Anticoagulation in Pediatrics: DOACs on the Horizon

Jasmine Manning, PharmD Candidate 2019; Diane Nykamp, PharmD


US Pharmacist. 2019;44(5):HS8-HS12. 

In This Article

Abstract and Introduction


Pediatric anticoagulation includes the standard therapy of warfarin, unfractionated heparin, and low molecular weight heparin. Anticoagulants are used in pediatrics, but there are limited data surrounding safety and efficacy. Although venous thrombosis is more common in adults, it also occurs in children and is usually due to the use of a central venous catheter during hospitalization. An increased incidence of venous thrombosis in pediatric patients warrants the need for more favorable therapies. Several pediatric trials are currently focusing on the use of direct oral anticoagulation therapy, with a likely shift to its use in the future.


Traditionally, anticoagulants in the pediatric population have been indicated for the management of congenital heart defects, Kawasaki disease, and deficiencies of natural anticoagulants. Data have shown a steady increase in the use of anticoagulants for treatment of venous thrombosis (VTE) in pediatric patients, most commonly due to hospitalization (HA-VTE).[1] The most common cause of HA-VTE is an indwelling central venous catheter.1 Catheter occlusions are due in part to venous stasis, hypercoagulability, and trauma to the vessel wall. The size of the catheter presents an additional problem since children have small vessel size and may require a large-diameter catheter. Data show that HA-VTE has increased from 5.3 events per 10,000 pediatric hospital admissions in the early 1990s to a current estimate of 30 to 58 events per 10,000 pediatric hospital admissions as of 2016.[1]

The rationale and approach to anticoagulation therapy in pediatrics is much like that in the adult population, but there are unique factors to consider with pediatrics. One area of concern is initiation of therapy in pediatric patients aged less than 1 year who have not fully developed the coagulation proteins needed for certain anticoagulants to take effect.[2] The 2012 American College of Chest Physicians guidelines for antithrombotic therapy in neonates and children outline initiation of anticoagulant therapy with warfarin, unfractionated heparin, and low molecular weight heparin (LMWH). However, many of the dosage recommendations and the length of therapy are based on low-grade evidence.[3,4] Other considerations include route of administration, drug-drug interactions, and drug-dietary interactions.[4]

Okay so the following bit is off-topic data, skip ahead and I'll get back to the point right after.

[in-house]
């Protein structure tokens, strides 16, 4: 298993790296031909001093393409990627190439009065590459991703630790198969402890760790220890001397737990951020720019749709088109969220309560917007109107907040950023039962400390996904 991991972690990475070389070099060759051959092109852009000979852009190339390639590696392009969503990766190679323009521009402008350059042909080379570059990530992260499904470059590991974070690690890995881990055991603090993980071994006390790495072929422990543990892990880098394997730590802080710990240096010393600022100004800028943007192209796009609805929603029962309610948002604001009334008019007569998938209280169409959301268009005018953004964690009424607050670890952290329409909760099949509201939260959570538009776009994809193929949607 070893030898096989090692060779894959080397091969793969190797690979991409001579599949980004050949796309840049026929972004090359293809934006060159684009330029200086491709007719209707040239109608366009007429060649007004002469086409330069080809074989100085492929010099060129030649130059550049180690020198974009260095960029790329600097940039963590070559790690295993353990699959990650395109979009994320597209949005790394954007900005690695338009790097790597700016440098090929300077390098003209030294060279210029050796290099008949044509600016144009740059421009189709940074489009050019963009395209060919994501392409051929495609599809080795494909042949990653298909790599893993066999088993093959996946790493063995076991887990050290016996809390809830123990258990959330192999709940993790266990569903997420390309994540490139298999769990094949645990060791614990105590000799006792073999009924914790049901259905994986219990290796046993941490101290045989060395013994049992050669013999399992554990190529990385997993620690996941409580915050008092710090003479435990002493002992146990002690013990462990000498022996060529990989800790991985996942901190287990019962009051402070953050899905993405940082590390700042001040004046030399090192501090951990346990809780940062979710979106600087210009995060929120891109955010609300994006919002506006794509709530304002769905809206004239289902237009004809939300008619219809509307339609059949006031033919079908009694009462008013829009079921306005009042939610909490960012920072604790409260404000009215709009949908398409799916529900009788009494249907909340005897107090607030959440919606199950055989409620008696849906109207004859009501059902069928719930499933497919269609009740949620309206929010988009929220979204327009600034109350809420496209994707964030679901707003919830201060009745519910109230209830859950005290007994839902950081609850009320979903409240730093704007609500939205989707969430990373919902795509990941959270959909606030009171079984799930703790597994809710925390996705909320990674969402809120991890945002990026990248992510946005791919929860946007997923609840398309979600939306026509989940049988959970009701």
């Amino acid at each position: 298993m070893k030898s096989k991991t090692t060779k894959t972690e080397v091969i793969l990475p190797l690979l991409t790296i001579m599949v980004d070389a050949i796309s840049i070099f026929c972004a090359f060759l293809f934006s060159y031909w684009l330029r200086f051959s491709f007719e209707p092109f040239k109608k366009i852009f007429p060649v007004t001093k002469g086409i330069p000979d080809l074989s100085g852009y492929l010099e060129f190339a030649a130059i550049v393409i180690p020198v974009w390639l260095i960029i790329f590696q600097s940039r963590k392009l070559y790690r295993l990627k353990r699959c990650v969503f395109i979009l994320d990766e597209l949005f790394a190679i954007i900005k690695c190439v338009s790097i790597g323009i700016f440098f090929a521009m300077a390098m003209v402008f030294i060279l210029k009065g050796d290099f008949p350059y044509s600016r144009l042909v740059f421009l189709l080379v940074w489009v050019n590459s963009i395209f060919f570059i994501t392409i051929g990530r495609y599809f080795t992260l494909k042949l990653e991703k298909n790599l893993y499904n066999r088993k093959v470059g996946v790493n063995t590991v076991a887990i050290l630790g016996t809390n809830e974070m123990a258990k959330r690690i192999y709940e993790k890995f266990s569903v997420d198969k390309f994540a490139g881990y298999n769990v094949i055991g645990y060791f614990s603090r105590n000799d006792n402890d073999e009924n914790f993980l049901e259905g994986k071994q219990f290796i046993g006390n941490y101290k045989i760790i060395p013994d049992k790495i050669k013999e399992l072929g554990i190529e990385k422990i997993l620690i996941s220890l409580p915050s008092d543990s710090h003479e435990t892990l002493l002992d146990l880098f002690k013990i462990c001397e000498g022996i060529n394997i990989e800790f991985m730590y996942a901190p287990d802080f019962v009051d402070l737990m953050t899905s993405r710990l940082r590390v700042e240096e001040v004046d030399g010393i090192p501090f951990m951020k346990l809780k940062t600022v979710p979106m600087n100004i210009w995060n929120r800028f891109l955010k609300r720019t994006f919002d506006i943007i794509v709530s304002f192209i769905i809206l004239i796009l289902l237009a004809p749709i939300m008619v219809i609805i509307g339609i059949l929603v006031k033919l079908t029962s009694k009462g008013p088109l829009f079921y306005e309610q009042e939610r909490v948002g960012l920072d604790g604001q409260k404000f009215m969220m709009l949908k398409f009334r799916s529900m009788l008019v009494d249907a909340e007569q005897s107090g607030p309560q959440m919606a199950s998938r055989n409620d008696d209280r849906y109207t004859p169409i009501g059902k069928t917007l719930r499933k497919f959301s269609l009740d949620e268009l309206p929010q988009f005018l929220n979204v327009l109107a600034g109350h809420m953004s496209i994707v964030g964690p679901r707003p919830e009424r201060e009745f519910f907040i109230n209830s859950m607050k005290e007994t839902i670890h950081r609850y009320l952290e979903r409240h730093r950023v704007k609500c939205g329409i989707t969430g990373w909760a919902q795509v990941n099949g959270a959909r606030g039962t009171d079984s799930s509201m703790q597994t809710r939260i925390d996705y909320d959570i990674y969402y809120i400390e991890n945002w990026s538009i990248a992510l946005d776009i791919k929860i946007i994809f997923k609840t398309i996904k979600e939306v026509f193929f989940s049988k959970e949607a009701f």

To effectively and safely manage patients on warfarin or heparin, many institutions have developed pharmacy-driven protocols for inpatients and outpatients, allowing trained pharmacists to work collaboratively with physicians in monitoring and adjusting anticoagulant dosages. These protocols guide clinical decision-making when selecting the most appropriate anticoagulant regimen. There are several clinical trials currently underway evaluating the safety and efficacy of direct oral anticoagulants (DOACS) in pediatrics, namely, rivaroxaban and apixaban. Guidelines for pediatric DOAC use have not yet been published. If clinicians decide to initiate DOAC therapy, the benefit must outweigh the risk. Until the results of studies or updated guidelines are published, institutions will continue to use standard anticoagulant treatment protocols specific to their patient population. This article reviews standard therapy and discusses information from the current ongoing clinical studies using the DOACs.